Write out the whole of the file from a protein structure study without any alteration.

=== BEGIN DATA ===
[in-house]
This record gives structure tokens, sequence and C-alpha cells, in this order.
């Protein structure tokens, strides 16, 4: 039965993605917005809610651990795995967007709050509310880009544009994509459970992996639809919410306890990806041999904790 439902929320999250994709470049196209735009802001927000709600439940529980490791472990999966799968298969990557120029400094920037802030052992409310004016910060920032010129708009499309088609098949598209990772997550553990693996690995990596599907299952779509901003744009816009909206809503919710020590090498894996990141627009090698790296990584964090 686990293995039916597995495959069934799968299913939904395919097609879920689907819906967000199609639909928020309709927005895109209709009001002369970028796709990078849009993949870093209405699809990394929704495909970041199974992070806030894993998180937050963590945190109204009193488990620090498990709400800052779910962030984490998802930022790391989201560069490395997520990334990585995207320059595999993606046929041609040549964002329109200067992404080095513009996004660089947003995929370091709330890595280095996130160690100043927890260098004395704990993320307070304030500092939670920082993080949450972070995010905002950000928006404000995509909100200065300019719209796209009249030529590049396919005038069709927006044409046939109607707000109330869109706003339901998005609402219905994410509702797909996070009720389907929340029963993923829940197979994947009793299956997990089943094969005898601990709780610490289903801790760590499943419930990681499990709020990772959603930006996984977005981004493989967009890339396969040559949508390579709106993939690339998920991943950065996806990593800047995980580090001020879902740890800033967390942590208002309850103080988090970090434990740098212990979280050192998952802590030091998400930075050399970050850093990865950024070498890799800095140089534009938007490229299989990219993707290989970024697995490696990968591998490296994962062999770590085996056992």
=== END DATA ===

[in-house]
This record gives structure tokens, sequence and C-alpha cells, in this order.
């Protein structure tokens, strides 16, 4: 039965993605917005809610651990795995967007709050509310880009544009994509459970992996639809919410306890990806041999904790 439902929320999250994709470049196209735009802001927000709600439940529980490791472990999966799968298969990557120029400094920037802030052992409310004016910060920032010129708009499309088609098949598209990772997550553990693996690995990596599907299952779509901003744009816009909206809503919710020590090498894996990141627009090698790296990584964090 686990293995039916597995495959069934799968299913939904395919097609879920689907819906967000199609639909928020309709927005895109209709009001002369970028796709990078849009993949870093209405699809990394929704495909970041199974992070806030894993998180937050963590945190109204009193488990620090498990709400800052779910962030984490998802930022790391989201560069490395997520990334990585995207320059595999993606046929041609040549964002329109200067992404080095513009996004660089947003995929370091709330890595280095996130160690100043927890260098004395704990993320307070304030500092939670920082993080949450972070995010905002950000928006404000995509909100200065300019719209796209009249030529590049396919005038069709927006044409046939109607707000109330869109706003339901998005609402219905994410509702797909996070009720389907929340029963993923829940197979994947009793299956997990089943094969005898601990709780610490289903801790760590499943419930990681499990709020990772959603930006996984977005981004493989967009890339396969040559949508390579709106993939690339998920991943950065996806990593800047995980580090001020879902740890800033967390942590208002309850103080988090970090434990740098212990979280050192998952802590030091998400930075050399970050850093990865950024070498890799800095140089534009938007490229299989990219993707290989970024697995490696990968591998490296994962062999770590085996056992």